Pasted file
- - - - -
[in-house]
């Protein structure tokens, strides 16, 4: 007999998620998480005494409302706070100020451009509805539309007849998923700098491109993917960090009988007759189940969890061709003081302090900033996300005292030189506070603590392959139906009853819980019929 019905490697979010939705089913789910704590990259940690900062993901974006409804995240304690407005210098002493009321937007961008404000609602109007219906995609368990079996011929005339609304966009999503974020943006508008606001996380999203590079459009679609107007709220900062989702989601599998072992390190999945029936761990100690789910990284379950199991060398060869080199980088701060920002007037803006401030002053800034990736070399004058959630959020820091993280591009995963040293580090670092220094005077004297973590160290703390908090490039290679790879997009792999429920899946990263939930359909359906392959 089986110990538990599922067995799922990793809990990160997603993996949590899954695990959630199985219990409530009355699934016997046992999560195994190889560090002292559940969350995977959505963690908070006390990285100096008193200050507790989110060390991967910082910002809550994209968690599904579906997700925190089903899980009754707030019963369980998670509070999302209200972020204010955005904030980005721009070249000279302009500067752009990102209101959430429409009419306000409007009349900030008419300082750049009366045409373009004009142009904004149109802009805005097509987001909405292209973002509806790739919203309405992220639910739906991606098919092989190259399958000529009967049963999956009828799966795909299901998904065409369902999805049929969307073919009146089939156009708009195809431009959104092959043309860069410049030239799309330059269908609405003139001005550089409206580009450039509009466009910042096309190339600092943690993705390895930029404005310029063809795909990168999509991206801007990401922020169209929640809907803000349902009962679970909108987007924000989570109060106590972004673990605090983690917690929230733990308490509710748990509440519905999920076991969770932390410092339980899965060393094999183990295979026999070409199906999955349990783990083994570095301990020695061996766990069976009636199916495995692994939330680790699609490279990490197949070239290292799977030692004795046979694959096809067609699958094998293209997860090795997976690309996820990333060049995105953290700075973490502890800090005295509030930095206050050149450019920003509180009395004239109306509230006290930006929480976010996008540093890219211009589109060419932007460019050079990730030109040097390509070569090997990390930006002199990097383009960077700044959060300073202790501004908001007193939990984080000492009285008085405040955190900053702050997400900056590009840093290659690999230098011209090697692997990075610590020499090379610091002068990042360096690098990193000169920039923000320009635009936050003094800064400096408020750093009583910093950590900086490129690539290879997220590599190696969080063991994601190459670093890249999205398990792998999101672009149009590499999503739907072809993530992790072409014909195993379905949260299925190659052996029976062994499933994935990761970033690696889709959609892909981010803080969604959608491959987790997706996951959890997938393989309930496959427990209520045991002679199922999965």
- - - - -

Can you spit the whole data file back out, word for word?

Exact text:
[in-house]
């Protein structure tokens, strides 16, 4: 007999998620998480005494409302706070100020451009509805539309007849998923700098491109993917960090009988007759189940969890061709003081302090900033996300005292030189506070603590392959139906009853819980019929 019905490697979010939705089913789910704590990259940690900062993901974006409804995240304690407005210098002493009321937007961008404000609602109007219906995609368990079996011929005339609304966009999503974020943006508008606001996380999203590079459009679609107007709220900062989702989601599998072992390190999945029936761990100690789910990284379950199991060398060869080199980088701060920002007037803006401030002053800034990736070399004058959630959020820091993280591009995963040293580090670092220094005077004297973590160290703390908090490039290679790879997009792999429920899946990263939930359909359906392959 089986110990538990599922067995799922990793809990990160997603993996949590899954695990959630199985219990409530009355699934016997046992999560195994190889560090002292559940969350995977959505963690908070006390990285100096008193200050507790989110060390991967910082910002809550994209968690599904579906997700925190089903899980009754707030019963369980998670509070999302209200972020204010955005904030980005721009070249000279302009500067752009990102209101959430429409009419306000409007009349900030008419300082750049009366045409373009004009142009904004149109802009805005097509987001909405292209973002509806790739919203309405992220639910739906991606098919092989190259399958000529009967049963999956009828799966795909299901998904065409369902999805049929969307073919009146089939156009708009195809431009959104092959043309860069410049030239799309330059269908609405003139001005550089409206580009450039509009466009910042096309190339600092943690993705390895930029404005310029063809795909990168999509991206801007990401922020169209929640809907803000349902009962679970909108987007924000989570109060106590972004673990605090983690917690929230733990308490509710748990509440519905999920076991969770932390410092339980899965060393094999183990295979026999070409199906999955349990783990083994570095301990020695061996766990069976009636199916495995692994939330680790699609490279990490197949070239290292799977030692004795046979694959096809067609699958094998293209997860090795997976690309996820990333060049995105953290700075973490502890800090005295509030930095206050050149450019920003509180009395004239109306509230006290930006929480976010996008540093890219211009589109060419932007460019050079990730030109040097390509070569090997990390930006002199990097383009960077700044959060300073202790501004908001007193939990984080000492009285008085405040955190900053702050997400900056590009840093290659690999230098011209090697692997990075610590020499090379610091002068990042360096690098990193000169920039923000320009635009936050003094800064400096408020750093009583910093950590900086490129690539290879997220590599190696969080063991994601190459670093890249999205398990792998999101672009149009590499999503739907072809993530992790072409014909195993379905949260299925190659052996029976062994499933994935990761970033690696889709959609892909981010803080969604959608491959987790997706996951959890997938393989309930496959427990209520045991002679199922999965």